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Enrollment for students of color on the rise

JAZELLE HUNT | 9/8/2014, 10:28 a.m.
As the nation’s families head back to school, they may notice that for the first time, elementary and middle school ...
Dorraun Stewart heads to class on the first day of school at the new Billy Earl Dade Middle School near Fair Park, Aug. 26. Louis DeLuca, DMN

WASHINGTON (NNPA) – As the nation’s families head back to school, they may notice that for the first time, elementary and middle school students of color will equal the percentage of White students, according to Department of Education projections.

White student enrollment has steadily declined, as have birth rates among White families. Hispanic American students have, and will continue to have, the largest presence in public elementary and middle schools. Asian and multiracial student populations have also grown in that time, although much more modestly.

In recent years, Black public school enrollment has remained steady at around 17 or 18 percent of all students. It began to decline in 2006, falling to 15.3 percent of all K-8 public school students in 2011. That’s the most recent actual enrollment data from the National Center for Education Statistics; but the Department of Education predicts Black enrollment continued to decline in 2012 and 2013, will plateau for the next few years, and will begin rising again in 2017.

This year’s “majority-minority” demographic shift is speculation for now – the Department of Education won’t have the actual enrollment figures for fall 2014 until at least 2016. Still, it is a matter of when – not if – schools will be the first sector of society to reflect changing American demographics.

But it doesn’t seem as though public education is in-step with the nation’s steady transformation.

“What’s concerning to me as a consultant is that we have an increasing student population of color and declining percentages of teachers of color,” said Jawanza Kunjufu, a Chicago-based education consultant and author. “Unfortunately, most school districts have one to three days of training for teachers, and most of that is not around multicultural training.”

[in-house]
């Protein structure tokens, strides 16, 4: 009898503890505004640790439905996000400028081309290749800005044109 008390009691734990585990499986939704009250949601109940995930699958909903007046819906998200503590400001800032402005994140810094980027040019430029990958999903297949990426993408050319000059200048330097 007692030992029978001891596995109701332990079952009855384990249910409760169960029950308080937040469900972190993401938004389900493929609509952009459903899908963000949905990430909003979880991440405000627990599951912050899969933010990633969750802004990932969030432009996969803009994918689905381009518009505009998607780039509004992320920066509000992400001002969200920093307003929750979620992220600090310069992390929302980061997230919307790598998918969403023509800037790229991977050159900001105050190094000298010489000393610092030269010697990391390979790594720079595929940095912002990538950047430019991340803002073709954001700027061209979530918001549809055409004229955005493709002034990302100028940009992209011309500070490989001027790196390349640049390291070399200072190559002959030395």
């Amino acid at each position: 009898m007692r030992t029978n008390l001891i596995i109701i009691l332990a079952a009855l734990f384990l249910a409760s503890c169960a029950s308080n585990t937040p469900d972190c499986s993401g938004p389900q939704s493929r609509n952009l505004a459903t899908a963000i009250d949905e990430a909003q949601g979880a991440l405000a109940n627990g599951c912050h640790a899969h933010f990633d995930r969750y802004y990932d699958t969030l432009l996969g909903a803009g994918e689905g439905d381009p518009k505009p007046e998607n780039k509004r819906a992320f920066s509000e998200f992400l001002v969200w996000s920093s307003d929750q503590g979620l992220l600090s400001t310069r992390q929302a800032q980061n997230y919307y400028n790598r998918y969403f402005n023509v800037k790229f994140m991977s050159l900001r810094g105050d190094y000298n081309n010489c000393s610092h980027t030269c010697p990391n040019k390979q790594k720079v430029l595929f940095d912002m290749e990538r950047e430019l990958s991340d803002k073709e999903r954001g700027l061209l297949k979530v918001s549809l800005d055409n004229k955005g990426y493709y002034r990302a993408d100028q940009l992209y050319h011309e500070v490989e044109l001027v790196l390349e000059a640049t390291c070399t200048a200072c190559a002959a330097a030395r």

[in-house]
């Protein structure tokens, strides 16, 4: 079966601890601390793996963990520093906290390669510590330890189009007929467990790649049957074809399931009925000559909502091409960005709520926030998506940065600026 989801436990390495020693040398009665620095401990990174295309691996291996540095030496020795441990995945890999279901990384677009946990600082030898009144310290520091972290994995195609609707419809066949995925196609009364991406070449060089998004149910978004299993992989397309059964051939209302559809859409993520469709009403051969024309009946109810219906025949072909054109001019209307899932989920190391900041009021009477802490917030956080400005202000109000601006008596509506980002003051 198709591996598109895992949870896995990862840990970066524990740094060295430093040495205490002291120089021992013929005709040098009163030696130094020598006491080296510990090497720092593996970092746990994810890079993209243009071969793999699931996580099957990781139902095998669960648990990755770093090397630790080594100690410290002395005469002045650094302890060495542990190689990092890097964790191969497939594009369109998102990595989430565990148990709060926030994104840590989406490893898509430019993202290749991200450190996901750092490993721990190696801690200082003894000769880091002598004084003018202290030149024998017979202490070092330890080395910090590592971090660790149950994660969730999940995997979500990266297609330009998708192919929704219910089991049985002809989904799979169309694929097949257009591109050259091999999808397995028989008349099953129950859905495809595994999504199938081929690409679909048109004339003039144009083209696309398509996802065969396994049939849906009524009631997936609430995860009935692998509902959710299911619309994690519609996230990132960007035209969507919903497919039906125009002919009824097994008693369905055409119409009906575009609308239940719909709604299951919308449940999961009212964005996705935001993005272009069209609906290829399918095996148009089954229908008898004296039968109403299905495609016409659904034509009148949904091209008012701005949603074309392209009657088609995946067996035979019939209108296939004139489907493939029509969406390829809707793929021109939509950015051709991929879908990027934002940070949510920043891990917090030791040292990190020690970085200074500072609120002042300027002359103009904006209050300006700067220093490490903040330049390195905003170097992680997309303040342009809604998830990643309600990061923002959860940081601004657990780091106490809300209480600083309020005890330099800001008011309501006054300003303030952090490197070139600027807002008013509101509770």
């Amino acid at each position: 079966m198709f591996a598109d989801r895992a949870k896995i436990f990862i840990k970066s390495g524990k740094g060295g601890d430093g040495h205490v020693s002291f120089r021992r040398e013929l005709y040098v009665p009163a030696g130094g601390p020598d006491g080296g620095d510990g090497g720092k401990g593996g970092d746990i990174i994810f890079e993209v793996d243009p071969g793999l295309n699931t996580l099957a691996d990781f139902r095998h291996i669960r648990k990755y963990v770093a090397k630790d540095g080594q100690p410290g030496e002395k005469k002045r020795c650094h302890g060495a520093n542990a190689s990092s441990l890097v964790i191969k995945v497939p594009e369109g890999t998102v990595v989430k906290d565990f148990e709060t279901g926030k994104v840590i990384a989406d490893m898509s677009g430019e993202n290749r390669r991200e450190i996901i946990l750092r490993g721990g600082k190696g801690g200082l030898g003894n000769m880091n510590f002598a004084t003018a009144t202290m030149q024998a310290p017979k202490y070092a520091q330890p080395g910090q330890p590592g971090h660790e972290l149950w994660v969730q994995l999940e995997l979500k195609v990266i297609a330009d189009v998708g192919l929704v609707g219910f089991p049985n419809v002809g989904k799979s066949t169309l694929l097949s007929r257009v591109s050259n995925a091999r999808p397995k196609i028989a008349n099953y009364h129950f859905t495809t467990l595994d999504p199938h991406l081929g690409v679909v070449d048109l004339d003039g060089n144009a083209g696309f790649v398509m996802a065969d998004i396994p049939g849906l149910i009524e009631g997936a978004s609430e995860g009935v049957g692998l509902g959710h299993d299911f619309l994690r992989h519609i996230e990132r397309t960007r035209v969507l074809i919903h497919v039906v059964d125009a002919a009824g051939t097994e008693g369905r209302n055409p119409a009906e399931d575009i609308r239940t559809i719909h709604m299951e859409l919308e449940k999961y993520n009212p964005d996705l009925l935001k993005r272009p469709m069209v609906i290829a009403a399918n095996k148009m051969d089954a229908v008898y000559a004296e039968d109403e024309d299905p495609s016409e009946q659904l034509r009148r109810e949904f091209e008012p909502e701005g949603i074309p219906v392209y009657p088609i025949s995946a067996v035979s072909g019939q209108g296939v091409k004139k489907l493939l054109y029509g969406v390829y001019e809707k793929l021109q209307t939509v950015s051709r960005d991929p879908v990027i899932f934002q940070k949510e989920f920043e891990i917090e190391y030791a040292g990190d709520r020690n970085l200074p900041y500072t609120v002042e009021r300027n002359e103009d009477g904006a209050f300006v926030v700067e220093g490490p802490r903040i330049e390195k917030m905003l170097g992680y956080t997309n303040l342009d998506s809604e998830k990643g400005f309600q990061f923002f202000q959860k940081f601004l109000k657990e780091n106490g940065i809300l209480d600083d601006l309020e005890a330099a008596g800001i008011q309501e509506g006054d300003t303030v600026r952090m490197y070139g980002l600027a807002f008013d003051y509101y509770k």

Less than 7 percent of the nation’s public school teachers are Black. Taken together, teachers of color are only 18 percent.

Kunjufu says that some university education programs, particularly those in urban areas, are attempting to prepare incoming, mostly-White teachers for classroom diversity. But this alone may not be enough to create effective schools that reflect their students.

“We’re looking at 2014 when students are going to be 50 percent White and 50 percent non-white, but the curriculum is still Eurocentric. The learning styles are still more left-brained. We still have tracking – the AP, honors, gifted and talented, and IB classes are still predominantly White and Asian,” he explained.

Discrimination also remains a problem, despite increased diversity. In fact, earlier this year, the Department of Justice stepped in to issue a set of school disciplinary policy guidelines in line with civil rights law. The guidelines were in response to widespread suspensions of Black students of all ages, and also in response to increased law enforcement in school settings.

Under-qualified teachers often end up in Black and brown schools, the same schools that are often underfunded. And there aren’t enough teachers to go around for English-language-learning students. In 2012 there were 4.4 million public school students enrolled in ELL programs, or 9.2 percent of all children. There are only 51,000 ESL/bilingual elementary school teachers – or, a national ratio of one bilingual teacher for every 86 ELL students.